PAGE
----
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Rastrovací Elektronový Mikroskop

Ruptured venule. Coloured scanning electron micrograph (SEM) showing stacks (rouleaux) of red blood cells exposed inside a torn venule. A venule is a very small blood vessel in the microcirculation that allows deoxygenated blood to return from the capillary beds to the larger blood vessels (veins). Red blood cells are the most abundant cell in the blood. They have no nucleus and are about 7 micrometers across. Magnification: x2300 when printed at 10 centimetres wide.

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Inner ear hair cells. Coloured scanning electron micrograph (SEM) of sensory hair cells from the inner ear. These cells are surrounded by a fluid called endolymph. As sound enters the ear it causes waves to form in the endolymph, which in turn cause the hairs to move. The movement is converted to an electrical signal that is passed on to the brain. Each crescent-shaped arrangement of hairs lies atop a single cell.

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Retina. Coloured scanning electron micrograph (SEM) of rods (yellow) and cones (green) in the retina of the eye. The outer nuclear layer is purple. Magnification x1800 when printed at 10 centimetres wide. [F0010041] Incredible!!

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Nerve bundle. Coloured scanning electron micrograph (SEM) of a freeze-fractured section through a bundle of myelinated nerve fibres. Myelin sheaths (yellow) can be seen surrounding the axons (blue). Perineurium (connective tissue, pink) surrounds the nerve bundle while endoneurium divides the individual fibres.

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Brain tumour. Coloured scanning electron micrograph (SEM) of a glioma, a type of tumour that arises from glial cells of the central nervous system. The most common site for gliomas is the brain. They can be either low or high-grade, with the latter having the worse prognosis. Magnification: x8000 when printed at 10 centimetres wide. Credit: STEVE GSCHMEISSNER

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od Well

Ask Well: Ebola on Airplanes, Ebola in Sneezes

This digitally-colorized scanning electron micrograph (SEM) depicts a single filamentous Ebola virus particle that had budded from the surface of a VERO cell of the African green monkey kidney epithelial cell line under a very-high magnification. Produced by the National Institute of Allergy and Infectious Diseases (NIAID). See: http://pinterest.com/pin/287386019946514104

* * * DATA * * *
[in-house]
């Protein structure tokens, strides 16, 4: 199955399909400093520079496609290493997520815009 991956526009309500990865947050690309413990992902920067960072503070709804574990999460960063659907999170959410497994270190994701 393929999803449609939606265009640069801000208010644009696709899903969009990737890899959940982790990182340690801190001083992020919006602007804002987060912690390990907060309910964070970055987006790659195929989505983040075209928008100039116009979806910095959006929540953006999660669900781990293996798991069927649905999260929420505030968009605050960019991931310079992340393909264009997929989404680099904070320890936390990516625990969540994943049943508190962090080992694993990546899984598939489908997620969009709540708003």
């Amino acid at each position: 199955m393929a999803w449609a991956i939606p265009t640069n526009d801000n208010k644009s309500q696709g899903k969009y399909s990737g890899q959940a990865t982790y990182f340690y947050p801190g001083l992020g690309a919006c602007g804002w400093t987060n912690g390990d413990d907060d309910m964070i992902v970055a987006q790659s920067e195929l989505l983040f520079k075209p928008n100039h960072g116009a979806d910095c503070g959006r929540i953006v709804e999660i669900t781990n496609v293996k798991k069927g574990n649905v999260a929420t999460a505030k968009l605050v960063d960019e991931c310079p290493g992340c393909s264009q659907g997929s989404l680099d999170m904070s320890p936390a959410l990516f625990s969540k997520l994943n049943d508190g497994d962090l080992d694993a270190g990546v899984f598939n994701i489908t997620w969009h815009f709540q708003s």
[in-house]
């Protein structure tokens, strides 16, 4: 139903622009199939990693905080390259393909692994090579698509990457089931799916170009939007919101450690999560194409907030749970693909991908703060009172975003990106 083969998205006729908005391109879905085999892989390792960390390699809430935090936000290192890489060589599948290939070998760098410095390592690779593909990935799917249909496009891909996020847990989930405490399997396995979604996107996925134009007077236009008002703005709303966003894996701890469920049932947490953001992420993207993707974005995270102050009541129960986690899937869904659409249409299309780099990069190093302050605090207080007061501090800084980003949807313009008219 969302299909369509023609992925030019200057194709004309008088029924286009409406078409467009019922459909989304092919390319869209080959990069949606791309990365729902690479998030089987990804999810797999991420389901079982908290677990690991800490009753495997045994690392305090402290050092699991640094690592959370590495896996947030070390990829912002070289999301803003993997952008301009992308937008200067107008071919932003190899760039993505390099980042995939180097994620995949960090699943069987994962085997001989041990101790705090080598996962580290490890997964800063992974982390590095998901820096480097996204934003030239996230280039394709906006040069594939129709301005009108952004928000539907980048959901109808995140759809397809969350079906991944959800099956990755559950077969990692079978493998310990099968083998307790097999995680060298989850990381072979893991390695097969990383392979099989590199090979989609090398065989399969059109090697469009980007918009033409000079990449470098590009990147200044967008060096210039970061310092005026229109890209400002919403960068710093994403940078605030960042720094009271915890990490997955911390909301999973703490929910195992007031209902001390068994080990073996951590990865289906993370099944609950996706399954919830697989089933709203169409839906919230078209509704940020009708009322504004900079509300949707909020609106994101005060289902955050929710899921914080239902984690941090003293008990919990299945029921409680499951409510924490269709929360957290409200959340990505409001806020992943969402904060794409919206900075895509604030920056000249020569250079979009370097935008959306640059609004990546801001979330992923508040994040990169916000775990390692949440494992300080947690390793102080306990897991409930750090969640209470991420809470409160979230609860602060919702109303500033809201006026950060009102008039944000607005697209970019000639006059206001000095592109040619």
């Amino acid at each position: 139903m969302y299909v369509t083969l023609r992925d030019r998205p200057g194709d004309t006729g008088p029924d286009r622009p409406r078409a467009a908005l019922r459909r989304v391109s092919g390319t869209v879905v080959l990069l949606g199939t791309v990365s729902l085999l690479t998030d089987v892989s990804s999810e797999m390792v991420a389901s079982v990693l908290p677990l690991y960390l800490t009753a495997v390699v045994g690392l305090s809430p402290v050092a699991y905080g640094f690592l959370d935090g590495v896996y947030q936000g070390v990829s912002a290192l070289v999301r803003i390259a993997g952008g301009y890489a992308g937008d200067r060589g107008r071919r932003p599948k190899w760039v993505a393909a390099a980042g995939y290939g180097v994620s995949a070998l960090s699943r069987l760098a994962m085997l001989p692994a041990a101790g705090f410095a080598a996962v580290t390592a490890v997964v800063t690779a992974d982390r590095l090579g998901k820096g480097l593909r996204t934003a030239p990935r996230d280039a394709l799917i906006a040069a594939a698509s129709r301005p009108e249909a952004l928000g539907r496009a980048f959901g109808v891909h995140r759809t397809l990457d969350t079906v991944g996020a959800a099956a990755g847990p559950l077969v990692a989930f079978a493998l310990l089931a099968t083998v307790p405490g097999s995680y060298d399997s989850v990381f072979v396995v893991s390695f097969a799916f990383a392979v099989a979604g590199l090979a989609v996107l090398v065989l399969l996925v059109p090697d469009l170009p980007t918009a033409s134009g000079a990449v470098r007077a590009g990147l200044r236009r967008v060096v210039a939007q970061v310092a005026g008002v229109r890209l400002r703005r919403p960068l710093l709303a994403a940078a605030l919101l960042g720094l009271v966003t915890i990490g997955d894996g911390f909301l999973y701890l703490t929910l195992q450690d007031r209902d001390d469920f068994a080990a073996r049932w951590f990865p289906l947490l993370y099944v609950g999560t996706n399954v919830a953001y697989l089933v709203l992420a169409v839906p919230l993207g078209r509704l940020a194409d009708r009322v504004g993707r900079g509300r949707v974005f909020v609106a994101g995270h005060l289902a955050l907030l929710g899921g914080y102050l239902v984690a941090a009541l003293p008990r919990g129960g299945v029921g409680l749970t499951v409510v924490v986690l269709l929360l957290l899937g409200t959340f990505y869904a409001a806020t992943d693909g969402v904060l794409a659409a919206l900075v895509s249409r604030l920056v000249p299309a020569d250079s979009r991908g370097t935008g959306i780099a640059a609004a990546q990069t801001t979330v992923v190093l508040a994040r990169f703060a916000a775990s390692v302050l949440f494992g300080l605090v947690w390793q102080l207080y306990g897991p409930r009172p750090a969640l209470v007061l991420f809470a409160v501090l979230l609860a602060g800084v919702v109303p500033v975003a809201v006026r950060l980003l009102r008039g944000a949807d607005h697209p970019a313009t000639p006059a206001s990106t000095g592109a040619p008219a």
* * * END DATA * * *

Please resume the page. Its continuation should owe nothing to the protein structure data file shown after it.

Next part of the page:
Moss spore capsule (Tortula muralis var. muralis). Coloured scanning electron micrograph (SEM) of part of the opening mouth of a capsule (spore case) of moss. Mosses reproduce by means of spores at certain times during their life cycle. The spores are dispersed from the mouth of the capsule, dispersal aided by the wind. Magnification x1380

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Ruptured capillary. Coloured scanning electron micrograph (SEM) of a red blood cell squeezing out of a torn capillary. A capillary is the smallest type of blood vessel, often only just large enough for red blood cells to pass through. Red blood cells (erythrocytes) are biconcave, disc-shaped cells that transport oxygen from the lungs to body cells. Credit: STEVE GSCHMEISSNER/SCIENCE PHOTO LIBRARY

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Blood clot. Coloured scanning electron micrograph (SEM) of a blood clot from the inner wall of the left ventricle of a human heart. Red blood cells (erythrocytes) are trapped within a fibrin protein mesh (cream). The fibrin mesh is formed in response to chemicals secreted by platelets (pink), fragments of white blood cells. Clots are formed in response to cardiovascular disease or injuries to blood vessels. Connective tissue (orange) is also seen.

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